There comes a point in many employees’ lives where the regular, life-long routine of eye examinations may not seem all that important anymore – perhaps they’ve had corrective lasik surgery, or they feel perfectly content with a reasonably good prescription for glasses or contact lenses.

It’s those exact folks that researchers say could probably benefit the most from more regular eye checkups, not only for their visual acuity, but also because regular eye exams also offer a quick overview of symptoms of a wide range of physical disorders, including diabetes, high blood pressure and high cholesterol.

A new study conducted by human capital risk management firm HCMS Group suggests that employers who offer vision benefits to their employees might be able to save as much as $5.8 billion in cost savings over a four year period, partly due to the preventative screening opportunities afforded by low-cost eye check-ups.

Jim McGrann, president of VSP Vision Care, the vision company whose data was analyzed in the study, said that the survey echoes the point he and his competitors have been trying to make to HR decision-makers over the years.

“When we speak to HR directors who aren’t aware of the eye/health connection, they usually say, ‘well, you’re just vision’ … but exams can be such a useful tool for the early detection of very serious diseases,” McGrann said. “And given that employees are two to three times more likely to use their vision benefits than to go get an annual physical exam, it really opens their eyes. Even folks with surgically corrected eyes should go in every year to do a comprehensive test, as it’s still the only non-invasive way to look at blood vessels.”

Vision care’s relatively low cost is also a big part of the HCMS survey, especially as other more traditional health care costs are expected to steadily increase, up 6.5% in 2014 alone. By adopting preventative benefits including vision care, HCMS suggests that employers could save as much as $3,125 per employee over a four-year period. As an investment model, the numbers are more direct: for every dollar invested in an eye exam, employers will get a $1.45 return because of lower overall health care costs, improved productivity and lower turnover.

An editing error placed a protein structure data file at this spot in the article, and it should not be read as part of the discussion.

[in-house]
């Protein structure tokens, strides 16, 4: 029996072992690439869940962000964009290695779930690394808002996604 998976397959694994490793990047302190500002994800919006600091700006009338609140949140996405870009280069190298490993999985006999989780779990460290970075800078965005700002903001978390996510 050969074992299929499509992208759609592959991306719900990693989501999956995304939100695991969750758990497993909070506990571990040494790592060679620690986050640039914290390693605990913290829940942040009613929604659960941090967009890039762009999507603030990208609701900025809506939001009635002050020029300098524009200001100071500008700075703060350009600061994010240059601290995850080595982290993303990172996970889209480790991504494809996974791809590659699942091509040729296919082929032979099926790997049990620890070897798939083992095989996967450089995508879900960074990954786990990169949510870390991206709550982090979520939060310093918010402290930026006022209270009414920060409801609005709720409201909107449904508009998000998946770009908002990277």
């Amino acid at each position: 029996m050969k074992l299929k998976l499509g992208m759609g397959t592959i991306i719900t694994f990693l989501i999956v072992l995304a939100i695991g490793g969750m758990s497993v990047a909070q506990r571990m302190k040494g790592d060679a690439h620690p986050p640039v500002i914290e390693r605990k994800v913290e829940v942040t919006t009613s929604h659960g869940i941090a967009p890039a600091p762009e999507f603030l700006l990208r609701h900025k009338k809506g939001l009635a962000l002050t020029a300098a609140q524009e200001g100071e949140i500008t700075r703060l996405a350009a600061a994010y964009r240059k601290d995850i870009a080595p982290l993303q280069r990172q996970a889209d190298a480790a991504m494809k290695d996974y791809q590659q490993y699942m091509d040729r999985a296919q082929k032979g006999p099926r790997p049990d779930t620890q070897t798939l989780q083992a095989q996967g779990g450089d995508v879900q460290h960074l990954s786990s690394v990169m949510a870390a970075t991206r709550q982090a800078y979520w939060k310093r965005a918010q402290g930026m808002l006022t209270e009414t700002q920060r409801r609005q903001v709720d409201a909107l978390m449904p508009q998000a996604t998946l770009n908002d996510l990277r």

What’s more, those employees who do get lucky and have a chronic condition uncovered thanks to an eye exam typically required less medication to manage their condition and were 26.5% less likely to require emergency room visits or hospital care than patients whose conditions were revealed by other health care diagnostic means.

VSP has been on a tear for the last half year as the company has found itself (like other vision insurers and service providers) included as a relatively easy to access health care add-on for many plans required to have expanded coverage for members as part of the Affordable Care Act.

“We signed up with about 90 health plans in 2013 alone, where we’ve been used to eight to 10 a year in the past,” he notes. “We feel pretty good, but enrollment got much slower at the end of 2013.”

VSP’s McGrann said he and other vision care providers have continued to push the value of their services not only to the HR community but to employee participants as well, reaching out on social media and through regular e-newsletters. And employees with diabetes get extra attention through a diabetic eye reminder system, with automatic notifications suggesting they seek regular annual screenings.

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